Pattern of Skull Fractures and Its Outcome in Pediatric Head Injury Patients
Objective: Skull fractures are common in pediatric age group. The surgical management of paediatric patients with a skull fracture differs among institutions and surgeons. Our object of this study was to assess the pattern of skull fractures and outcome in paediatric population.
Material and Methods: This study was conducted in the department of neurosurgery of a tertiary care hospital from June 2018 to April 2020. We included 152 children between ages 5 to 11 years who were brought with the head trauma and diagnosed to have skull fracture on computerized tomography (CT) Scan brain.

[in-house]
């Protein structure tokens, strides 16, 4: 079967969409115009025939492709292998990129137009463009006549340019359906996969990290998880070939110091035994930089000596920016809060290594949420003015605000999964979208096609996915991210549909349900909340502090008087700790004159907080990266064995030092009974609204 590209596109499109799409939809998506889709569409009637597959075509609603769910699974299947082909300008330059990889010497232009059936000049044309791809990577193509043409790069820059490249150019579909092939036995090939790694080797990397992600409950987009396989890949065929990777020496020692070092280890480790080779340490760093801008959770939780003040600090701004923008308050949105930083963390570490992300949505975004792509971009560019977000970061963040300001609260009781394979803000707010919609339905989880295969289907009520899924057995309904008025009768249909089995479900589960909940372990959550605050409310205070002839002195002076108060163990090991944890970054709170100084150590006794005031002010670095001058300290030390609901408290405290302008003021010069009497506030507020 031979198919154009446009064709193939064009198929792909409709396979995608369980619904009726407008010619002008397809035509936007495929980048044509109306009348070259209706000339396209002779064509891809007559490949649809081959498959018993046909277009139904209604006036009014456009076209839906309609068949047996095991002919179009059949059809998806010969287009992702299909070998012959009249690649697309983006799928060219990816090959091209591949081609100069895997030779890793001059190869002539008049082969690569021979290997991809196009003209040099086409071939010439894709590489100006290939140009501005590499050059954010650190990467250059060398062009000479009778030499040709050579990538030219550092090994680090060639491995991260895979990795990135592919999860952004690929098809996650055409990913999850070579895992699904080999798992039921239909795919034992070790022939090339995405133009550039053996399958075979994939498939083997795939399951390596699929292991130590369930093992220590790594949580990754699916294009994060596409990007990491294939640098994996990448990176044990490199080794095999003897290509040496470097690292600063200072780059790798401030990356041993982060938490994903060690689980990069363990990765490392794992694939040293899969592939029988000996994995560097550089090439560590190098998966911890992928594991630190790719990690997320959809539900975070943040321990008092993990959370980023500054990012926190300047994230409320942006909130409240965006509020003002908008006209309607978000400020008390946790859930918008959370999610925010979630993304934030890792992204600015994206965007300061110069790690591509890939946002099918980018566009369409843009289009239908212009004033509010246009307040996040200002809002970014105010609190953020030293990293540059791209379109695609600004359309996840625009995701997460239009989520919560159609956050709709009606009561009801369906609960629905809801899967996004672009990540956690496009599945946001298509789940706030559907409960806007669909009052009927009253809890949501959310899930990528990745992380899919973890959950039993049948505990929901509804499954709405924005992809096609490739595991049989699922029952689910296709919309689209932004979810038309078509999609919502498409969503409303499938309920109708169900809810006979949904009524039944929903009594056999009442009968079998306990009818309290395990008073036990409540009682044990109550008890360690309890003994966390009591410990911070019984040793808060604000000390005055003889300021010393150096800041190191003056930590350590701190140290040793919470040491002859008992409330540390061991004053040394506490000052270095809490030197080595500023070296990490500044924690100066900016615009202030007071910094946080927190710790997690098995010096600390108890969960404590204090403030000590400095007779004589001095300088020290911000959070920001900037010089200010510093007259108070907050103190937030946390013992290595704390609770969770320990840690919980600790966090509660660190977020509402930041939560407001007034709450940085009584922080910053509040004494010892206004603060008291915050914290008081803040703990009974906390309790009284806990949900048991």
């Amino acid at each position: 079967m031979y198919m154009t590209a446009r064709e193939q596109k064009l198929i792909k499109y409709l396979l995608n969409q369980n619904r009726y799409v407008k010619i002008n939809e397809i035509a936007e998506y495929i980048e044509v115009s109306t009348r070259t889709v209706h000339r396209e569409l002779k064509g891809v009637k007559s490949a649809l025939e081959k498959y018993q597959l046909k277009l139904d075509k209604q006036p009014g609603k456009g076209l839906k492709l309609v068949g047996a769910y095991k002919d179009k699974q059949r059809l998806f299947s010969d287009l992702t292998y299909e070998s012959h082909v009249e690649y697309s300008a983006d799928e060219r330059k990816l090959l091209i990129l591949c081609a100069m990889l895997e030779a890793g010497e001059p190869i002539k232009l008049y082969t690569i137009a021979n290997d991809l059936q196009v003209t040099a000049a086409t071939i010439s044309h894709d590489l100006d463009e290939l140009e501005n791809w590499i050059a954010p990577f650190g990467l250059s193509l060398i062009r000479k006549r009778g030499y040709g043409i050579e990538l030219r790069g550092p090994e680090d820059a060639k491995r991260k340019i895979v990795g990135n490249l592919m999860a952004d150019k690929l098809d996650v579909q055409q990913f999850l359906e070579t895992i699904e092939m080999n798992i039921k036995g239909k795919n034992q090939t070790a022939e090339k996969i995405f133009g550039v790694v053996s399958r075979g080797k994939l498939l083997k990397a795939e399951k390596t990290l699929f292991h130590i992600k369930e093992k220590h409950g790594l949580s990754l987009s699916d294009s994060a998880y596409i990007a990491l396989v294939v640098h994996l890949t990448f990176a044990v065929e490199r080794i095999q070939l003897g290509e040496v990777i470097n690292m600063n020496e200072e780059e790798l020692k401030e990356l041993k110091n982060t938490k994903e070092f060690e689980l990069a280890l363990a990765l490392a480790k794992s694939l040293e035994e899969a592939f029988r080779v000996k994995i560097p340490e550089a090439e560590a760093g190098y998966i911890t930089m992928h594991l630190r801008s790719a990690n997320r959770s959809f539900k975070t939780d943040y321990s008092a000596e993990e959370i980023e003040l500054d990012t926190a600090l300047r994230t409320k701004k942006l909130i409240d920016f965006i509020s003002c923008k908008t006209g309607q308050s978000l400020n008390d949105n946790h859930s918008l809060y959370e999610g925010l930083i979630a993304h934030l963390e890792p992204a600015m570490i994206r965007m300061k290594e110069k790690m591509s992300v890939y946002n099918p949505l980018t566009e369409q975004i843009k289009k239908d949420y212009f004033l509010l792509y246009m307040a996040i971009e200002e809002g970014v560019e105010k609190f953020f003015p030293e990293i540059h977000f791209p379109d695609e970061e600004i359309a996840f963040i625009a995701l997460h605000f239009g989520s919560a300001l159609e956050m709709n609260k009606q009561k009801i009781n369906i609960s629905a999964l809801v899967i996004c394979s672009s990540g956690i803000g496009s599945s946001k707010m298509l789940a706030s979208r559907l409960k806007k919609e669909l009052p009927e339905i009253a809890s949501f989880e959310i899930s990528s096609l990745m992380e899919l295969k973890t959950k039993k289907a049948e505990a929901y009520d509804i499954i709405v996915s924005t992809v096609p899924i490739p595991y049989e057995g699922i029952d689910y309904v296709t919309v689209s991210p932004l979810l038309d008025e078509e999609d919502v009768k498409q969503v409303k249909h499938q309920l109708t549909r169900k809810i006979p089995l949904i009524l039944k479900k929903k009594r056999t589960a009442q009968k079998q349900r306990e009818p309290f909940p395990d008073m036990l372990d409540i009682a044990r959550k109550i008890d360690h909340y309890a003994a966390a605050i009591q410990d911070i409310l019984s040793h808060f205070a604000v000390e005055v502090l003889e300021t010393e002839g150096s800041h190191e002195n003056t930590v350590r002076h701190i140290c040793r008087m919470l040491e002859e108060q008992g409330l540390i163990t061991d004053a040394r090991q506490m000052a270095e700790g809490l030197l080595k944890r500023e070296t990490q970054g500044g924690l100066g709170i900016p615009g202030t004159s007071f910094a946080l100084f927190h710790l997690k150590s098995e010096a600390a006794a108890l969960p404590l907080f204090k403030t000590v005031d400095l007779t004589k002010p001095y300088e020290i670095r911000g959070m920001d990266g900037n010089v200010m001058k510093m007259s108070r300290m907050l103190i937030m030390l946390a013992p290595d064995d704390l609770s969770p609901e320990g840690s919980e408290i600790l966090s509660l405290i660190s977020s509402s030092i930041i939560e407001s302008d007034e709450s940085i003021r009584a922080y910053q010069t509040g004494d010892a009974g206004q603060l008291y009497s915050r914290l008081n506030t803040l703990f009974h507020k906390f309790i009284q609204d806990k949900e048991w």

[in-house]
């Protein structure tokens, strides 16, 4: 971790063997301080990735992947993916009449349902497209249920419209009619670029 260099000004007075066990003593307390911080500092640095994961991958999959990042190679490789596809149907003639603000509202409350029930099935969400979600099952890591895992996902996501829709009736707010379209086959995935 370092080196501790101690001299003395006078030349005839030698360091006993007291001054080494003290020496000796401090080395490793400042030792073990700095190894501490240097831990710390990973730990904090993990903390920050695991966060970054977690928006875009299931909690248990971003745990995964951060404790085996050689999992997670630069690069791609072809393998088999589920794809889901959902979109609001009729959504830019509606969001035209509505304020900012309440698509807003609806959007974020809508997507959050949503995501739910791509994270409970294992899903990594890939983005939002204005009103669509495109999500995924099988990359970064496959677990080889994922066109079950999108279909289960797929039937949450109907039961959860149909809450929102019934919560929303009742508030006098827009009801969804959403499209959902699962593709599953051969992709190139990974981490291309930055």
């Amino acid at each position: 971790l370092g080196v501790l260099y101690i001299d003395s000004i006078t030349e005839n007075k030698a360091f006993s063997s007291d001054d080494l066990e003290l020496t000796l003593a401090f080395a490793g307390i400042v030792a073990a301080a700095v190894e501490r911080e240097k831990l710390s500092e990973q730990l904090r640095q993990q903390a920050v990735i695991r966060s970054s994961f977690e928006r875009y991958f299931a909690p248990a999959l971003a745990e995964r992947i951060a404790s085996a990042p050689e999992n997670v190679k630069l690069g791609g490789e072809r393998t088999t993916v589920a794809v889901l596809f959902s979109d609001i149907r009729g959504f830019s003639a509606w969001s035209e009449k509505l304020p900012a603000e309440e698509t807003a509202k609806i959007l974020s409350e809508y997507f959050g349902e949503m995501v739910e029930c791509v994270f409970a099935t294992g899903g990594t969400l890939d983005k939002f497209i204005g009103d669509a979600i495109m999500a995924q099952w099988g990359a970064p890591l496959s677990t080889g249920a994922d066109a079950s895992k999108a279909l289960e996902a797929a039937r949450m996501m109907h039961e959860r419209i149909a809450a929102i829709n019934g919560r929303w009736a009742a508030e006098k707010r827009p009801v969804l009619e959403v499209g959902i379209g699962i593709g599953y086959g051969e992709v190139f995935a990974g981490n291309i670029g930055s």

Results: The mean age of patients was 6.91 + 1.84 years. There were 59.8% males and 40.1% females. The most common type of fracture at presentation was depressed fracture in 42% patients, followed by linear (35%) and compound fractures (23%). Parietal fractures were the commonest (63.1%) in our study. Associated intracranial hematomas were seen in 37.5% patients, epidural hematoma being the most common. Surgically treated patients were 36%. Good recovery was seen in 73% patients while mortality was 10.5%.
Conclusion: Isolated skull fractures are overall benign conditions. Linear parietal skull fractures have good outcome amongst all fracture types.
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